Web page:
December 13, 2013

Enclothed cognition.

A term for "the mental changes that we undergo when we wear certain clothing."
"It’s all about the symbolic meaning that you associate with a particular item of clothing," [Northwestern researcher Hajo] Adam said. And he thinks the study’s results can be applied to many more fields, including activewear and fitness. "I think it would make sense that when you wear athletic clothing, you become more active and more likely to go to the gym and work out."
The linked article is almost entirely about athletic clothing, and there's almost nothing about the researchers' study and the term "enclothed cognition" which amused me enough to start this post. The insight seems so obvious — dressing the part will help you play the part — that it seems funny to have a term for it.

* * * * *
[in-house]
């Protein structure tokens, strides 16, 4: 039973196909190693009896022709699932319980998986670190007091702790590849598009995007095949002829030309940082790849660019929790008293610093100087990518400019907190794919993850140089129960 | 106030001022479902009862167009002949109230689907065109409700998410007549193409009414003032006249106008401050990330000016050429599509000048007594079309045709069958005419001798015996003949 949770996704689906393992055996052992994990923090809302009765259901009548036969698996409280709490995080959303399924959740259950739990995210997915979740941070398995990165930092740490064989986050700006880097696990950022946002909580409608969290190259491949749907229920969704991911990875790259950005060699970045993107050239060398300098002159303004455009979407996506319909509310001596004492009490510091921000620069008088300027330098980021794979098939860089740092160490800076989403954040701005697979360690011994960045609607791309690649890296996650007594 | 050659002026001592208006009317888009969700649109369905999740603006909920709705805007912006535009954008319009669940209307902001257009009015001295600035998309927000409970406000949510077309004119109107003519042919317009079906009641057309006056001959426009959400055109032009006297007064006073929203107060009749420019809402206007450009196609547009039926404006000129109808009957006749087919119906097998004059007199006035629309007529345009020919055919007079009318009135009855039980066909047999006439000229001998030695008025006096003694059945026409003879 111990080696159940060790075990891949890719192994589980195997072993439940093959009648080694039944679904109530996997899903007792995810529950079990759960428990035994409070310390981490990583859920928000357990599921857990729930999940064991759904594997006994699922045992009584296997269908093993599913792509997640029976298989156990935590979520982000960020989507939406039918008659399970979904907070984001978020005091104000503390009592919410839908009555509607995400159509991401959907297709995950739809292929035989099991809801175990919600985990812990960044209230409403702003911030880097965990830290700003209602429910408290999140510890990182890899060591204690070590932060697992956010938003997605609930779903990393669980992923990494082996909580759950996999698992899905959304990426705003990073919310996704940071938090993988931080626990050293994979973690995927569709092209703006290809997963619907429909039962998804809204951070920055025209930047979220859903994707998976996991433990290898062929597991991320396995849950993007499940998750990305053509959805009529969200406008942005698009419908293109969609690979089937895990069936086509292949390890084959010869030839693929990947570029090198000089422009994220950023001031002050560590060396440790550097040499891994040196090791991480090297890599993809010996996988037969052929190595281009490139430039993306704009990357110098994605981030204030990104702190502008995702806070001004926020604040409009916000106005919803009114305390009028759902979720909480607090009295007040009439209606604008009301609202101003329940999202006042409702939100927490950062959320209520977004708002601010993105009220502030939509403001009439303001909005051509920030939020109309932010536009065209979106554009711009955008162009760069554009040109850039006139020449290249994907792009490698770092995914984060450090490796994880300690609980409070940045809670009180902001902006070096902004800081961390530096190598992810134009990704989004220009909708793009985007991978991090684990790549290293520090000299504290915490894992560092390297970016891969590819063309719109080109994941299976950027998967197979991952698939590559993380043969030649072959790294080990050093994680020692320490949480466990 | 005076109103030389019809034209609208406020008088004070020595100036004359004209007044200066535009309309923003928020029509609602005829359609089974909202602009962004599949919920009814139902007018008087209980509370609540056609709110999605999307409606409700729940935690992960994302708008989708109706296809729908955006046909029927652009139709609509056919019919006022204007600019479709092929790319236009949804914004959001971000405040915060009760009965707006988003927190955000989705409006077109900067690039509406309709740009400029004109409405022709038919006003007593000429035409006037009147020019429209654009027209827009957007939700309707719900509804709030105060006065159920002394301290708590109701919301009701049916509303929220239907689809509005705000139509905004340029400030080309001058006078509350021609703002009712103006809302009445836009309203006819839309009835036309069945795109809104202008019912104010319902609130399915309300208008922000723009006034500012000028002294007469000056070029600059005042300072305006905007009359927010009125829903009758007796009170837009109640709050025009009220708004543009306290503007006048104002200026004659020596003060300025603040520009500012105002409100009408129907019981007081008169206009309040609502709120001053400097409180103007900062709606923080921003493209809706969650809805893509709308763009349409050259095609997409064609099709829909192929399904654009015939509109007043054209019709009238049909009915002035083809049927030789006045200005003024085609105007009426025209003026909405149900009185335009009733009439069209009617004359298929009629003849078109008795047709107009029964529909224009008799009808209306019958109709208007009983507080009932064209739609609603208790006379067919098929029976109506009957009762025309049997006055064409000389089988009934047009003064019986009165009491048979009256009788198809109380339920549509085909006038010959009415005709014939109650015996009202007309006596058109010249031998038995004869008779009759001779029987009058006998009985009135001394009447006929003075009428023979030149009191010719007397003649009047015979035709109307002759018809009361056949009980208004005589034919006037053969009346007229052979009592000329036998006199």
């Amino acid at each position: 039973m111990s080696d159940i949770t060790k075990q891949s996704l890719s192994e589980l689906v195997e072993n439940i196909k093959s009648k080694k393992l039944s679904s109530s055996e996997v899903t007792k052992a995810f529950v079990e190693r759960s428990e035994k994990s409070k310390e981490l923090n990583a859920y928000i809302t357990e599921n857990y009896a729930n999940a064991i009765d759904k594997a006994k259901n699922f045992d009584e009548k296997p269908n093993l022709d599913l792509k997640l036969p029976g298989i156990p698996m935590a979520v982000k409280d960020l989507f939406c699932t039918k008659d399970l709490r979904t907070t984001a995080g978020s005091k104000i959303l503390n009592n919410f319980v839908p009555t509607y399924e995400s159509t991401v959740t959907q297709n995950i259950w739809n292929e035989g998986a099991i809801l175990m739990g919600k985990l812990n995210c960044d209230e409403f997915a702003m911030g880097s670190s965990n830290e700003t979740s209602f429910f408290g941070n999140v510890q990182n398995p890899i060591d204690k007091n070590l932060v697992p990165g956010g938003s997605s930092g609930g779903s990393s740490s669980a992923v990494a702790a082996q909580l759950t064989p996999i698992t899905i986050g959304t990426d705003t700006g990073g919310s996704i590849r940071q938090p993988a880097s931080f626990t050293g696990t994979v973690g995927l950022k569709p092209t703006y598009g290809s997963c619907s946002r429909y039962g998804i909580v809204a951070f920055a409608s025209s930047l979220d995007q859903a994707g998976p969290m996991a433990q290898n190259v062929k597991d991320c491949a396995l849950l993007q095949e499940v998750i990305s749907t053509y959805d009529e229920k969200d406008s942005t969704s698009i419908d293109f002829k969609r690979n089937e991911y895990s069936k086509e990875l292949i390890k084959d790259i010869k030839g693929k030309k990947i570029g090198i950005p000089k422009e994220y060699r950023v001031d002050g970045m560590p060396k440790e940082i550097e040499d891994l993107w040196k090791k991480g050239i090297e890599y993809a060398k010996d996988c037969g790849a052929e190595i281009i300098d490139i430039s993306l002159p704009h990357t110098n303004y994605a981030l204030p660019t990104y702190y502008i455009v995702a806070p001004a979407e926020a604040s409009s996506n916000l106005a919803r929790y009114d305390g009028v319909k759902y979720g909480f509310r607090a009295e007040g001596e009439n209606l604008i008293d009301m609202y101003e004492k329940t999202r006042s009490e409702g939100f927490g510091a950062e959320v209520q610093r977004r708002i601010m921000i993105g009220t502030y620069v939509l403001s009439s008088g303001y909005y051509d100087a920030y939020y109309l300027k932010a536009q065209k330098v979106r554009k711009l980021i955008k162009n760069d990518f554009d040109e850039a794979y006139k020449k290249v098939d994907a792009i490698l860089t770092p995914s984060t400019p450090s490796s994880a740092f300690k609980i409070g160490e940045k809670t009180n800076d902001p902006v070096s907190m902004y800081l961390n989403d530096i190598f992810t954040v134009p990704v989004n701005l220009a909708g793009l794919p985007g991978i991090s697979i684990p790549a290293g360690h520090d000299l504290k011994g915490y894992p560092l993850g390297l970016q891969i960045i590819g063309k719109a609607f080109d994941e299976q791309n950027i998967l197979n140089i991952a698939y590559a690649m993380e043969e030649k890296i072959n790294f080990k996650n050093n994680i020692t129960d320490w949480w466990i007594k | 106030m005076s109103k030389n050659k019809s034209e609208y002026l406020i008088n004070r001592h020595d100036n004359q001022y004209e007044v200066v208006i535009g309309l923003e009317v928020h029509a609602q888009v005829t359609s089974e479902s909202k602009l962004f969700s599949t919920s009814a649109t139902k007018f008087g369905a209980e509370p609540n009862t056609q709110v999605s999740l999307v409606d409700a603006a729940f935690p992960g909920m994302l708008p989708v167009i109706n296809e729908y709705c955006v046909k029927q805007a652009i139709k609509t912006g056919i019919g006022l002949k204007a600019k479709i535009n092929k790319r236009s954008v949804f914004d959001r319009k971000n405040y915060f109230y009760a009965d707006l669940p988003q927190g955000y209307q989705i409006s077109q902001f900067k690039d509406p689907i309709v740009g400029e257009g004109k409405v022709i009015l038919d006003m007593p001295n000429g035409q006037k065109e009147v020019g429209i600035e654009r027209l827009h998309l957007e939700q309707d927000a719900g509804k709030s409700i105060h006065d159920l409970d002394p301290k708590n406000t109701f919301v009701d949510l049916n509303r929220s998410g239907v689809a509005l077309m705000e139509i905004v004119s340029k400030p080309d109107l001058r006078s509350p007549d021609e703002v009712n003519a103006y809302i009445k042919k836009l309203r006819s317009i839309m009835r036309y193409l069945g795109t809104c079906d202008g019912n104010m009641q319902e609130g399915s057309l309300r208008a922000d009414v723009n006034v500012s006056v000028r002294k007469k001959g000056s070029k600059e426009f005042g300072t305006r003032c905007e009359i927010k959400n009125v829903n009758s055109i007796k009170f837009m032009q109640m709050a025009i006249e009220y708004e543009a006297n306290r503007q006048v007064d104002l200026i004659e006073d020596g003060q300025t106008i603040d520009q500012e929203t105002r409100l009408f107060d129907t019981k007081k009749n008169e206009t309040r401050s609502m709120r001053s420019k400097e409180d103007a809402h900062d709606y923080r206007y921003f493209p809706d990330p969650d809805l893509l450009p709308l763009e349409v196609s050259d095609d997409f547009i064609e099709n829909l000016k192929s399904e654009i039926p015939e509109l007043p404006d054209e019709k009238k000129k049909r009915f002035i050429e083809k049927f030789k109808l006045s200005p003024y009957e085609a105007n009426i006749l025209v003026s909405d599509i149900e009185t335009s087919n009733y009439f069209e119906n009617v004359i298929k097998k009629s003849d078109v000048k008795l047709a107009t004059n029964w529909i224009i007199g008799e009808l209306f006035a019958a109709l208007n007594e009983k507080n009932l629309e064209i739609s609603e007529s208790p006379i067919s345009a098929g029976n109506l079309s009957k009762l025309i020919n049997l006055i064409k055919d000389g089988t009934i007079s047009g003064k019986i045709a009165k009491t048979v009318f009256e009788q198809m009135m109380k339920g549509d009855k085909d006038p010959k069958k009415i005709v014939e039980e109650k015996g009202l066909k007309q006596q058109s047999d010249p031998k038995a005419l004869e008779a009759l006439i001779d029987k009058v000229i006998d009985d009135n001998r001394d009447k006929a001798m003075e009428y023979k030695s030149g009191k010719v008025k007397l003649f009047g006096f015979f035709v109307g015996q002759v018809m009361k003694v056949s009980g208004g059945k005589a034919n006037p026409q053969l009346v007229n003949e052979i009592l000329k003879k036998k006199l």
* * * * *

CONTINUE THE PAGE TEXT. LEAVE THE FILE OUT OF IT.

What I think would be fun to talk about is articles of clothing that you have used to alter your perceptions. And have you rejected items of clothing that you thought would skew your perceptions in ways you didn't like? Remember to exclude the idea of how others perceive you and how their response to you will affect you. It's just you. You and that item of clothing. Like this:



ADDED: Here's an Amazon link to a page where you can buy a nice porkpie hat, like the one Walter White uses to achieve enclothed cognition in "Breaking Bad." I searched only for "porkpie hat" and did not mention anything more "Breaking Bad"-related than that, but the Amazon page showed not only other elements for a Walter White costume (jacket, glasses, yellow coveralls) but also packets of blue raspberry rock candy.

23 comments:

tim maguire said...

That's a tough distinction. My main mental adjustment arising from clothing is actually a result of my expectation of how others will see me.

Even "I look good!" is really "Other people will think I look good!"

Ann Althouse said...

In the studies, they've done things like put half of the participants in lab coats and found that they were better at math!

virgil xenophon said...